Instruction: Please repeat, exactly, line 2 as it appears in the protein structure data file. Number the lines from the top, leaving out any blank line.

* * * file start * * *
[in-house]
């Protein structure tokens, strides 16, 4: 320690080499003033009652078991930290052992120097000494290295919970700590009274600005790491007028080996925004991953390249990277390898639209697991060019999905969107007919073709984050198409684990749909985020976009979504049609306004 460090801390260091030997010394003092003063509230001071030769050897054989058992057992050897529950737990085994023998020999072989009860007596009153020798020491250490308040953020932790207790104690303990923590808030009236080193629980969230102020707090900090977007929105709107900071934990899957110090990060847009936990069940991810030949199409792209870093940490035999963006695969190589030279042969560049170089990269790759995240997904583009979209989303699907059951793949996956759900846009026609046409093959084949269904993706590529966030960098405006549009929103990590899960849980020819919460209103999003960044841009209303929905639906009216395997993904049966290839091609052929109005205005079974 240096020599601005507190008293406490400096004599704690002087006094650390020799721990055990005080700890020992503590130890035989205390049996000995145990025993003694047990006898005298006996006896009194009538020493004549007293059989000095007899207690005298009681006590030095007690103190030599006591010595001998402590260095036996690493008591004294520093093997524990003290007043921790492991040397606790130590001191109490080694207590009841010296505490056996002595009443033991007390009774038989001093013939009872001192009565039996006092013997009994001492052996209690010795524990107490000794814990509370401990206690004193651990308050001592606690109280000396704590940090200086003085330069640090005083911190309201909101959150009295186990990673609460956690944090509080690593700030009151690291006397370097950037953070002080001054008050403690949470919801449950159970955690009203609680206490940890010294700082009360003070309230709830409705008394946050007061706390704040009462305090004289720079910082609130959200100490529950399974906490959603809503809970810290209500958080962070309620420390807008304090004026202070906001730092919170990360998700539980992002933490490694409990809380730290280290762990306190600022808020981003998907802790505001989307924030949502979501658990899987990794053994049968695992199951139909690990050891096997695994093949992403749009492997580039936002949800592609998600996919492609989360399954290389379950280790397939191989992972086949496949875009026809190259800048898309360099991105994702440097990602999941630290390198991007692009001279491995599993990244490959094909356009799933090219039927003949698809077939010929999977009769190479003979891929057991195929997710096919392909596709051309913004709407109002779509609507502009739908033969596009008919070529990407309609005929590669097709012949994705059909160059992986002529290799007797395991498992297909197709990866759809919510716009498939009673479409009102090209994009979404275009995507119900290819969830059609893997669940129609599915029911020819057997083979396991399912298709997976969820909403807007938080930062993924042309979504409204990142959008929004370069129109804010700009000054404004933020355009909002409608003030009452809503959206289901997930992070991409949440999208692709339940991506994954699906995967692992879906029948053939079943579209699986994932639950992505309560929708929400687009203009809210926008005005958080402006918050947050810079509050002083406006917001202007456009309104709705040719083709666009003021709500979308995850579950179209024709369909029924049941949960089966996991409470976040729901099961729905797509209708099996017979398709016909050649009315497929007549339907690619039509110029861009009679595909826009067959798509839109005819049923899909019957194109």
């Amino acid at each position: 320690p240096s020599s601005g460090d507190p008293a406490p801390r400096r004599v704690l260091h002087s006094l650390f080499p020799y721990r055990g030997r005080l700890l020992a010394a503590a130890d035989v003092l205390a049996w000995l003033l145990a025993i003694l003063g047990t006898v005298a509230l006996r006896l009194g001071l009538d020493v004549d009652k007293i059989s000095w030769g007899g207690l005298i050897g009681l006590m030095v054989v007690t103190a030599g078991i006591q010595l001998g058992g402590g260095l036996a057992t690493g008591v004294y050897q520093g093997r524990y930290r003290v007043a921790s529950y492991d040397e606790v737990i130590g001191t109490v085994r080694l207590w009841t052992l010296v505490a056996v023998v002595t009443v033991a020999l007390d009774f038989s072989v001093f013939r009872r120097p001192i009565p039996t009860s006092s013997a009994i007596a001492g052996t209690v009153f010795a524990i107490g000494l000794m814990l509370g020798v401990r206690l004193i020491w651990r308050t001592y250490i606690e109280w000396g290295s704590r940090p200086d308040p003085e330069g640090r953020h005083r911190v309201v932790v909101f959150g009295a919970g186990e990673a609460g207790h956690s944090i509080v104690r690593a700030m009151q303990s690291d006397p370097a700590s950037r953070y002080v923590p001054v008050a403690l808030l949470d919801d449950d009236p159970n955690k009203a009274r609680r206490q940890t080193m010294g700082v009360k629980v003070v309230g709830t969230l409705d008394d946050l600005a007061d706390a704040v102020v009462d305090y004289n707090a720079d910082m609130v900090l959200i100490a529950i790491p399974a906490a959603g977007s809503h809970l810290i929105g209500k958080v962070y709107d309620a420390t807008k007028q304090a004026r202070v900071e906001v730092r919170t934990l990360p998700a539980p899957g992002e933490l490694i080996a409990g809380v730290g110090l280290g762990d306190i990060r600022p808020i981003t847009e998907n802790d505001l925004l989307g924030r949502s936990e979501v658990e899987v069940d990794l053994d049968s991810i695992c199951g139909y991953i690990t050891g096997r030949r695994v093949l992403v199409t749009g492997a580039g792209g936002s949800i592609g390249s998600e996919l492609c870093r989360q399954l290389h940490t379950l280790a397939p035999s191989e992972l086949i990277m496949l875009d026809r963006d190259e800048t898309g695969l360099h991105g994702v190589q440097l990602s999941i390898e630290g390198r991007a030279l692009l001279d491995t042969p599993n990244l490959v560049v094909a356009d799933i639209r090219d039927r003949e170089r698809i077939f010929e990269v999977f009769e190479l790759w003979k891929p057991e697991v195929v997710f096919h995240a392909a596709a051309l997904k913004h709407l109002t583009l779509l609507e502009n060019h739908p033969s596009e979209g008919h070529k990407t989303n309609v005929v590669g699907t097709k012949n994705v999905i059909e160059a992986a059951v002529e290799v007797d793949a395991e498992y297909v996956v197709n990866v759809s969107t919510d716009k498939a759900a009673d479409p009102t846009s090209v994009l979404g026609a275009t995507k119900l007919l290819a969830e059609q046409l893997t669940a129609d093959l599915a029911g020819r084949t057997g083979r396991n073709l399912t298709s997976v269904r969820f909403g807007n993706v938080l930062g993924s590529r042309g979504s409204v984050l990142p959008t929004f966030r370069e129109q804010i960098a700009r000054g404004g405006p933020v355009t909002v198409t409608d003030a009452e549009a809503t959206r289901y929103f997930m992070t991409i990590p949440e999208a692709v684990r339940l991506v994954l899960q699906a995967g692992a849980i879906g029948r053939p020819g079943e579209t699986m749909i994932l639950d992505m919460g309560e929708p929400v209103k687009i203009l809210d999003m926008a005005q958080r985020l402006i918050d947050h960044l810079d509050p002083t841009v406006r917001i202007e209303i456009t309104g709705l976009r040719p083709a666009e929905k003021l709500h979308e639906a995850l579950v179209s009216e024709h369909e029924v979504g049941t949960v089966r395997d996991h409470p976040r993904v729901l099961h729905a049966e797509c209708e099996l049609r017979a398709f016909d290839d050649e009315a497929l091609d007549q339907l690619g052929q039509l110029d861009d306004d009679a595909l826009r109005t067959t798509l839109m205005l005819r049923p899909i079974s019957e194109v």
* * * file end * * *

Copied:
């Protein structure tokens, strides 16, 4: 320690080499003033009652078991930290052992120097000494290295919970700590009274600005790491007028080996925004991953390249990277390898639209697991060019999905969107007919073709984050198409684990749909985020976009979504049609306004 460090801390260091030997010394003092003063509230001071030769050897054989058992057992050897529950737990085994023998020999072989009860007596009153020798020491250490308040953020932790207790104690303990923590808030009236080193629980969230102020707090900090977007929105709107900071934990899957110090990060847009936990069940991810030949199409792209870093940490035999963006695969190589030279042969560049170089990269790759995240997904583009979209989303699907059951793949996956759900846009026609046409093959084949269904993706590529966030960098405006549009929103990590899960849980020819919460209103999003960044841009209303929905639906009216395997993904049966290839091609052929109005205005079974 240096020599601005507190008293406490400096004599704690002087006094650390020799721990055990005080700890020992503590130890035989205390049996000995145990025993003694047990006898005298006996006896009194009538020493004549007293059989000095007899207690005298009681006590030095007690103190030599006591010595001998402590260095036996690493008591004294520093093997524990003290007043921790492991040397606790130590001191109490080694207590009841010296505490056996002595009443033991007390009774038989001093013939009872001192009565039996006092013997009994001492052996209690010795524990107490000794814990509370401990206690004193651990308050001592606690109280000396704590940090200086003085330069640090005083911190309201909101959150009295186990990673609460956690944090509080690593700030009151690291006397370097950037953070002080001054008050403690949470919801449950159970955690009203609680206490940890010294700082009360003070309230709830409705008394946050007061706390704040009462305090004289720079910082609130959200100490529950399974906490959603809503809970810290209500958080962070309620420390807008304090004026202070906001730092919170990360998700539980992002933490490694409990809380730290280290762990306190600022808020981003998907802790505001989307924030949502979501658990899987990794053994049968695992199951139909690990050891096997695994093949992403749009492997580039936002949800592609998600996919492609989360399954290389379950280790397939191989992972086949496949875009026809190259800048898309360099991105994702440097990602999941630290390198991007692009001279491995599993990244490959094909356009799933090219039927003949698809077939010929999977009769190479003979891929057991195929997710096919392909596709051309913004709407109002779509609507502009739908033969596009008919070529990407309609005929590669097709012949994705059909160059992986002529290799007797395991498992297909197709990866759809919510716009498939009673479409009102090209994009979404275009995507119900290819969830059609893997669940129609599915029911020819057997083979396991399912298709997976969820909403807007938080930062993924042309979504409204990142959008929004370069129109804010700009000054404004933020355009909002409608003030009452809503959206289901997930992070991409949440999208692709339940991506994954699906995967692992879906029948053939079943579209699986994932639950992505309560929708929400687009203009809210926008005005958080402006918050947050810079509050002083406006917001202007456009309104709705040719083709666009003021709500979308995850579950179209024709369909029924049941949960089966996991409470976040729901099961729905797509209708099996017979398709016909050649009315497929007549339907690619039509110029861009009679595909826009067959798509839109005819049923899909019957194109």